As an undergraduate, Hunter Hoffman studied magic and his first computer program was used to collect data that got him co-authorship on a paper published in Journal of Experimental Psychology: Learning Memory and Cognition. That paper was his ticket to Princeton University. After getting his Bachelor’s Degree (at University of Tulsa in Oklahoma), he got a lucky break and was invited to conduct one year of pre-graduate Human Memory/Perception research at Princeton University on “Reality Monitoring”, and on “Illusory Conjunctions”. From Princeton he came to the University of Washington in 1986. In graduate school at the University of Washington in Seattle, Hunter specialized in Human Learning/Memory and attention, e.g., the malleability of human memory and the unreliability of eyewitness memory with advisor Elizabeth Loftus. He got a Ph.D. in Cognitive Psychology: Human Memory and attention, from the UW Psychology Dept. in 1992. Hoffman began studying Virtual Reality 1993, shortly after his first VR experience/demo fascinated him. Hunter joined the Human Interface Technology Lab or HITLab (founded by Tom Furness, the grandfather of virtual reality). An Interdisciplinary Researcher, Hunter is Director of the Virtual Reality Analgesia Research Center and Research Scientist in Mechanical Engineering in Eric Seibel’s Human Photonics Lab at the University of Washington in Seattle, and Hunter is also affiliate faculty in Radiology and Psychology at the University of Washington. Initially interested in “Virtual Reality monitoring” how people distinguish the real vs. virtual origins of memories, Hunter began exploring techniques that blur the distinction between fact (reality) and fantasy (virtual reality), and that maximize presence in VR. Hunter specializes in interdisciplinary research applying Virtual Reality technology and theories of attention and memory to challenging medical and psychological problems.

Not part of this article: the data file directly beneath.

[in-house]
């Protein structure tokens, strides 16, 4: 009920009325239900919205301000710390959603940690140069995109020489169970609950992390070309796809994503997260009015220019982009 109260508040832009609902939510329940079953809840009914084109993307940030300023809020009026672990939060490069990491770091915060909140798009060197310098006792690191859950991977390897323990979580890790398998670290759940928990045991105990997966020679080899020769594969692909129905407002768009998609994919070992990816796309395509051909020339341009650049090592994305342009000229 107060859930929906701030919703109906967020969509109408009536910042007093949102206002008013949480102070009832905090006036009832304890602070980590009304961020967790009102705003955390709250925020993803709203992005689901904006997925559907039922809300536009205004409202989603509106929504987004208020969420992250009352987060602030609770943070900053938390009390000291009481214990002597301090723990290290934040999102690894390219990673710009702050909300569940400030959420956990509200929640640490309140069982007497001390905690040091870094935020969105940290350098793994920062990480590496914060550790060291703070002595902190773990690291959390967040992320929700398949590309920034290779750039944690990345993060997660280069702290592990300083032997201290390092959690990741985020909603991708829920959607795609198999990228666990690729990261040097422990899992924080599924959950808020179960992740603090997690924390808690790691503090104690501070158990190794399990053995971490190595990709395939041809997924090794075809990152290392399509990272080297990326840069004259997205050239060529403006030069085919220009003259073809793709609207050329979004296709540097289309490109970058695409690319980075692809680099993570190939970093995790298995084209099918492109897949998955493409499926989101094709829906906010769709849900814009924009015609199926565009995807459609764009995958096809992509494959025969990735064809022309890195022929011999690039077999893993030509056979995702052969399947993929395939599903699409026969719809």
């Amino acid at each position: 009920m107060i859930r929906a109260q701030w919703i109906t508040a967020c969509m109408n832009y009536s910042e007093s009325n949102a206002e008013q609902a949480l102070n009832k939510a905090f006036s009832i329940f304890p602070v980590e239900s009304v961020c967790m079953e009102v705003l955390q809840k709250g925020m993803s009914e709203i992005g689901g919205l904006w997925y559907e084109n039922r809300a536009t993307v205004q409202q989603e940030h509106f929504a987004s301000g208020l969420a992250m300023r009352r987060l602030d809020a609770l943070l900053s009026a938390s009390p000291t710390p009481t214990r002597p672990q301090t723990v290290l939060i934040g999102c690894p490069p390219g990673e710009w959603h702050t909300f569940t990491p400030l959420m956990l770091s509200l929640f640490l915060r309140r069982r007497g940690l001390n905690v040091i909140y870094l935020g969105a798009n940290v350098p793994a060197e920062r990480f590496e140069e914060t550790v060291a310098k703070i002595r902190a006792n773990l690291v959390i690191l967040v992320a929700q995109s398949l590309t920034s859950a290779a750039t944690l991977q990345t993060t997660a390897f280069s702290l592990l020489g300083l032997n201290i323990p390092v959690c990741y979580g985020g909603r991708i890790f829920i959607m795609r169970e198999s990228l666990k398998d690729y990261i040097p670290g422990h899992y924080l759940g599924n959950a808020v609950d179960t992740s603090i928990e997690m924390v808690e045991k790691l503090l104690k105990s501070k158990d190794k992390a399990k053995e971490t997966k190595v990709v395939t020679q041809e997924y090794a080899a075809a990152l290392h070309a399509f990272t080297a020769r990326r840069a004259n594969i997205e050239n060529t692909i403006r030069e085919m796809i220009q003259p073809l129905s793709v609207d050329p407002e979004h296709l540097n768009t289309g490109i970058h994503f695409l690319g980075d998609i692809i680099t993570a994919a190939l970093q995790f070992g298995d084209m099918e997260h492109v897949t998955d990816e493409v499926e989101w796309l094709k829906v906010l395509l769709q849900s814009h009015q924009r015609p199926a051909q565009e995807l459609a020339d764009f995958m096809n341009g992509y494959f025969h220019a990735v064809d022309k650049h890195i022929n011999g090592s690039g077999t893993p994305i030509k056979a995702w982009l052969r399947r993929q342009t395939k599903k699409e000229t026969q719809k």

Hunter and Pain Psychologist - Dave Patterson (from UW Harborview Burn Center) co-originated the technique of using Immersive Virtual Reality for pain distraction. Hunter has led the design of several virtual worlds, including SnowWorld pain distraction, the first virtual world designed for pain distraction, which also became an immersive VR exhibit (from 2006 to 2008) curated by the Smithsonian museum. This National Museum of Design Triennial exhibition started at the Cooper Hewitt Museum of Design, and toured to the Contemporary Art Museum in Boston, and then to the Museum of Contemporary Art in Houston). Hunter’s SpiderWorld with tactile augmentation was used to conduct one of the early studies using VR for treating phobias SpiderWorld also became an immersive VR exhibit at the Heinz Nixdorf computer museum in Dusseldorf, Germany, (in 2006), the SpiderWorld exhibit was valuable experience that helped make the SnowWorld exhibit go very smoothly. Creating bulletproof immersive VR exhibits for museums ten years ago was challenging but was a big hit. In 2002, Difede and Hunter published the first study to use VR exposure therapy to treat civilian Post-Traumatic Stress Disorder (World Trade Center World). Hunter, UW instrument maker Jeff Magula, Eric Seibel (UW Mechanical Engineering), Todd Richards (UW Radiology) and others designed and developed custom original hardware technologies, such as wide field of view fiberoptic magnet-friendly VR goggles that can be used during fMRI brain scans, and water friendly VR goggles that can be used by burn patients during wound cleaning, and the robot-like articulated arm VR goggles holders, which holds VR goggles near the burn patients face, without touching the patient (used with both pediatric civilian burn patients and soldiers with combat-related burn injuries). Hunter Hoffman was named one of the top “fast 50” innovators of the next 10 years. Recently Hunter helped design DBT VR Mindfulness Skills Learning world, in collaboration with UW psychologist Marsha Linehan and colleagues, for treating suicidal people.
See www.vrpain.com Hoffman and his UW colleagues have been featured in several documentaries and science news (e.g., Scientific American Frontiers with Alan Alda), and his research been showcased in shows with Katie Couric (Today Show) and Diane Sawyers (Good Morning America), and Rock Center with Brian Williams. His research has also been featured in Wired Magazine, Scientific American, Scientific American Mind, GQ, Popular Science, Smithsonian Magazine, and the New York Times, and a number of documentaries.